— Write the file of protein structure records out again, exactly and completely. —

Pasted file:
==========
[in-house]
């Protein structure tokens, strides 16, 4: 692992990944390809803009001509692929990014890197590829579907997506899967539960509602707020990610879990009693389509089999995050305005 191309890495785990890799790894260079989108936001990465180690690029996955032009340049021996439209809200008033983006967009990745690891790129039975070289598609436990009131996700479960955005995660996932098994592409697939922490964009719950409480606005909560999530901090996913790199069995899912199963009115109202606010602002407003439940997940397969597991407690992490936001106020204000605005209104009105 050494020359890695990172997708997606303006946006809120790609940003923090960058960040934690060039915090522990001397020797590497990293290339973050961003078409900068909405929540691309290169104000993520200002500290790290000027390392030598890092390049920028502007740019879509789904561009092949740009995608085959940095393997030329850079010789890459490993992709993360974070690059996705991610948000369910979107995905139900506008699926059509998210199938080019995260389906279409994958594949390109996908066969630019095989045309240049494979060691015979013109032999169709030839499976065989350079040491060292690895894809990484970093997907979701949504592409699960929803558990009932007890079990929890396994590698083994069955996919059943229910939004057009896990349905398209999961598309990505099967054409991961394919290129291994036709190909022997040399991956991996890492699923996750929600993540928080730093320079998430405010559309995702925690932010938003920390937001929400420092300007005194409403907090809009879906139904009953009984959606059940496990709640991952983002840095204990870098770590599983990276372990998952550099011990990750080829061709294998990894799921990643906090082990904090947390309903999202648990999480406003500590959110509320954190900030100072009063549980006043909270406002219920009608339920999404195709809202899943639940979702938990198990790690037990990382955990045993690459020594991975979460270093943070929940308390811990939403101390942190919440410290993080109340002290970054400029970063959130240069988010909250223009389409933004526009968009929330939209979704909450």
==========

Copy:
[in-house]
């Protein structure tokens, strides 16, 4: 692992990944390809803009001509692929990014890197590829579907997506899967539960509602707020990610879990009693389509089999995050305005 191309890495785990890799790894260079989108936001990465180690690029996955032009340049021996439209809200008033983006967009990745690891790129039975070289598609436990009131996700479960955005995660996932098994592409697939922490964009719950409480606005909560999530901090996913790199069995899912199963009115109202606010602002407003439940997940397969597991407690992490936001106020204000605005209104009105 050494020359890695990172997708997606303006946006809120790609940003923090960058960040934690060039915090522990001397020797590497990293290339973050961003078409900068909405929540691309290169104000993520200002500290790290000027390392030598890092390049920028502007740019879509789904561009092949740009995608085959940095393997030329850079010789890459490993992709993360974070690059996705991610948000369910979107995905139900506008699926059509998210199938080019995260389906279409994958594949390109996908066969630019095989045309240049494979060691015979013109032999169709030839499976065989350079040491060292690895894809990484970093997907979701949504592409699960929803558990009932007890079990929890396994590698083994069955996919059943229910939004057009896990349905398209999961598309990505099967054409991961394919290129291994036709190909022997040399991956991996890492699923996750929600993540928080730093320079998430405010559309995702925690932010938003920390937001929400420092300007005194409403907090809009879906139904009953009984959606059940496990709640991952983002840095204990870098770590599983990276372990998952550099011990990750080829061709294998990894799921990643906090082990904090947390309903999202648990999480406003500590959110509320954190900030100072009063549980006043909270406002219920009608339920999404195709809202899943639940979702938990198990790690037990990382955990045993690459020594991975979460270093943070929940308390811990939403101390942190919440410290993080109340002290970054400029970063959130240069988010909250223009389409933004526009968009929330939209979704909450």